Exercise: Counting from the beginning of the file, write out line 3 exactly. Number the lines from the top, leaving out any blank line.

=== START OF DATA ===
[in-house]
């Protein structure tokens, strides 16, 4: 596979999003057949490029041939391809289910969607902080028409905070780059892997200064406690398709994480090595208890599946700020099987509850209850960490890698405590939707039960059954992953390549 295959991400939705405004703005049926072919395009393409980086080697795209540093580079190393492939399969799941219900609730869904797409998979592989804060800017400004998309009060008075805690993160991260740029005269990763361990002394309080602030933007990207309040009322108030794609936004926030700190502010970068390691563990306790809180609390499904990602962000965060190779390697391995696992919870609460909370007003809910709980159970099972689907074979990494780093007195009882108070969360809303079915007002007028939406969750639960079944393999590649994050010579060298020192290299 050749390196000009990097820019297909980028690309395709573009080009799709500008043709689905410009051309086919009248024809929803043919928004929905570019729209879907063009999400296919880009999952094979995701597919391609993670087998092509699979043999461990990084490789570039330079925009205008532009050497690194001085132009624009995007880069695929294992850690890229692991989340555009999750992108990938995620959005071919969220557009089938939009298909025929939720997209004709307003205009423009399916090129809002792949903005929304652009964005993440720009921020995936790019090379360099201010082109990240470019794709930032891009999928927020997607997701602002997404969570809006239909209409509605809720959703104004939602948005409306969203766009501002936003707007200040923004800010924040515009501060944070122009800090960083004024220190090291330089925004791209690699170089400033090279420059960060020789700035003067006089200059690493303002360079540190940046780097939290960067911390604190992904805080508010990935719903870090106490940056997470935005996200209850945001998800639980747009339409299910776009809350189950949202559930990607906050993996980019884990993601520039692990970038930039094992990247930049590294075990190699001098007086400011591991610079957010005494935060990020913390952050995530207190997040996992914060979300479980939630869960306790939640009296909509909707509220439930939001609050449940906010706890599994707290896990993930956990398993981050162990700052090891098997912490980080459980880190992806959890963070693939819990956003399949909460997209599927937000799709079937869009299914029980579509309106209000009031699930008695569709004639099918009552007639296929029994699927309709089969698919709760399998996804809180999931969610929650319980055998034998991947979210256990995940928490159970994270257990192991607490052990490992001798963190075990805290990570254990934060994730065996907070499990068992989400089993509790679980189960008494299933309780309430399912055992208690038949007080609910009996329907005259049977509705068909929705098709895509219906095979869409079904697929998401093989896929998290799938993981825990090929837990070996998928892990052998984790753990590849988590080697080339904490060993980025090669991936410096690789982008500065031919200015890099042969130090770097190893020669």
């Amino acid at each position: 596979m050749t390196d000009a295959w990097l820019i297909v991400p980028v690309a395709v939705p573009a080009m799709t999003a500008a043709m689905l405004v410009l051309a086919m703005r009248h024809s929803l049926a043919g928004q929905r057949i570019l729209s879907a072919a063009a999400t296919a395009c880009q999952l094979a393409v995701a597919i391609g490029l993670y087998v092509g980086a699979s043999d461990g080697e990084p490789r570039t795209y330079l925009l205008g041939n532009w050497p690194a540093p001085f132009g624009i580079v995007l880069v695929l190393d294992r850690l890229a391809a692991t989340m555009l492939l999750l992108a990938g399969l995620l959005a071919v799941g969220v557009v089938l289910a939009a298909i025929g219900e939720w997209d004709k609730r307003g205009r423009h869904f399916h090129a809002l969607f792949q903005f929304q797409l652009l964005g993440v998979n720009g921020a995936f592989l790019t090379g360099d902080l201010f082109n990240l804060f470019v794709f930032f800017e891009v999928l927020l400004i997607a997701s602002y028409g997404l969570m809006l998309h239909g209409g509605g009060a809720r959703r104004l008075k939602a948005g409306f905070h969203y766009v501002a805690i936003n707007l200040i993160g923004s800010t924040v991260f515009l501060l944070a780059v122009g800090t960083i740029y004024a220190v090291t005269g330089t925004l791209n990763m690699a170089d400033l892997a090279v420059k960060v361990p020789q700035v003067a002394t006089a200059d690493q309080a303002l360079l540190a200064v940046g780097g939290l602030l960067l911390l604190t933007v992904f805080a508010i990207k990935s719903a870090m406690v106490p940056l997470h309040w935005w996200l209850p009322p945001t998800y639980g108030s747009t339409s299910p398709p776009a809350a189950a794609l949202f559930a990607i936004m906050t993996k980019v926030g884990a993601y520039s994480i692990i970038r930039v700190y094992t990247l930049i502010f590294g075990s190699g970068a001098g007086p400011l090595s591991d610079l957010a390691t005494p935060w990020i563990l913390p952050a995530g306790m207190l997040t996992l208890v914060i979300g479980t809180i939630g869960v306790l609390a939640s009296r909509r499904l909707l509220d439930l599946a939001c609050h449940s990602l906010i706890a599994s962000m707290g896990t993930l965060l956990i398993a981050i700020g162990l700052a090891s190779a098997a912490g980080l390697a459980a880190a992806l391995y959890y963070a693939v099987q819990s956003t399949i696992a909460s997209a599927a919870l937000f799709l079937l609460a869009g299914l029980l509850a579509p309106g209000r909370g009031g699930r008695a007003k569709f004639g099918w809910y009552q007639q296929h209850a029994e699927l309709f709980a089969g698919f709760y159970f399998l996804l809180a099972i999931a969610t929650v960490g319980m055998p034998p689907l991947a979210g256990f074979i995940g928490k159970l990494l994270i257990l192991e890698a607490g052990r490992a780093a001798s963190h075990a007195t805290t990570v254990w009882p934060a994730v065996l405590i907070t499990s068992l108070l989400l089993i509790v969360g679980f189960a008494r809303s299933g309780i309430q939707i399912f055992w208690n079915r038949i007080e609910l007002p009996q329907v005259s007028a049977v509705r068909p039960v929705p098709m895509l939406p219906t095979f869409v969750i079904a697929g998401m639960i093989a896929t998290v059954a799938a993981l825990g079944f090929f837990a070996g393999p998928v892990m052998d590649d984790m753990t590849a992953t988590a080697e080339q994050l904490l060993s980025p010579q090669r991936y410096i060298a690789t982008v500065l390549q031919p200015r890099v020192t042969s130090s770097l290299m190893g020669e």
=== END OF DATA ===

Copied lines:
């Amino acid at each position: 596979m050749t390196d000009a295959w990097l820019i297909v991400p980028v690309a395709v939705p573009a080009m799709t999003a500008a043709m689905l405004v410009l051309a086919m703005r009248h024809s929803l049926a043919g928004q929905r057949i570019l729209s879907a072919a063009a999400t296919a395009c880009q999952l094979a393409v995701a597919i391609g490029l993670y087998v092509g980086a699979s043999d461990g080697e990084p490789r570039t795209y330079l925009l205008g041939n532009w050497p690194a540093p001085f132009g624009i580079v995007l880069v695929l190393d294992r850690l890229a391809a692991t989340m555009l492939l999750l992108a990938g399969l995620l959005a071919v799941g969220v557009v089938l289910a939009a298909i025929g219900e939720w997209d004709k609730r307003g205009r423009h869904f399916h090129a809002l969607f792949q903005f929304q797409l652009l964005g993440v998979n720009g921020a995936f592989l790019t090379g360099d902080l201010f082109n990240l804060f470019v794709f930032f800017e891009v999928l927020l400004i997607a997701s602002y028409g997404l969570m809006l998309h239909g209409g509605g009060a809720r959703r104004l008075k939602a948005g409306f905070h969203y766009v501002a805690i936003n707007l200040i993160g923004s800010t924040v991260f515009l501060l944070a780059v122009g800090t960083i740029y004024a220190v090291t005269g330089t925004l791209n990763m690699a170089d400033l892997a090279v420059k960060v361990p020789q700035v003067a002394t006089a200059d690493q309080a303002l360079l540190a200064v940046g780097g939290l602030l960067l911390l604190t933007v992904f805080a508010i990207k990935s719903a870090m406690v106490p940056l997470h309040w935005w996200l209850p009322p945001t998800y639980g108030s747009t339409s299910p398709p776009a809350a189950a794609l949202f559930a990607i936004m906050t993996k980019v926030g884990a993601y520039s994480i692990i970038r930039v700190y094992t990247l930049i502010f590294g075990s190699g970068a001098g007086p400011l090595s591991d610079l957010a390691t005494p935060w990020i563990l913390p952050a995530g306790m207190l997040t996992l208890v914060i979300g479980t809180i939630g869960v306790l609390a939640s009296r909509r499904l909707l509220d439930l599946a939001c609050h449940s990602l906010i706890a599994s962000m707290g896990t993930l965060l956990i398993a981050i700020g162990l700052a090891s190779a098997a912490g980080l390697a459980a880190a992806l391995y959890y963070a693939v099987q819990s956003t399949i696992a909460s997209a599927a919870l937000f799709l079937l609460a869009g299914l029980l509850a579509p309106g209000r909370g009031g699930r008695a007003k569709f004639g099918w809910y009552q007639q296929h209850a029994e699927l309709f709980a089969g698919f709760y159970f399998l996804l809180a099972i999931a969610t929650v960490g319980m055998p034998p689907l991947a979210g256990f074979i995940g928490k159970l990494l994270i257990l192991e890698a607490g052990r490992a780093a001798s963190h075990a007195t805290t990570v254990w009882p934060a994730v065996l405590i907070t499990s068992l108070l989400l089993i509790v969360g679980f189960a008494r809303s299933g309780i309430q939707i399912f055992w208690n079915r038949i007080e609910l007002p009996q329907v005259s007028a049977v509705r068909p039960v929705p098709m895509l939406p219906t095979f869409v969750i079904a697929g998401m639960i093989a896929t998290v059954a799938a993981l825990g079944f090929f837990a070996g393999p998928v892990m052998d590649d984790m753990t590849a992953t988590a080697e080339q994050l904490l060993s980025p010579q090669r991936y410096i060298a690789t982008v500065l390549q031919p200015r890099v020192t042969s130090s770097l290299m190893g020669e």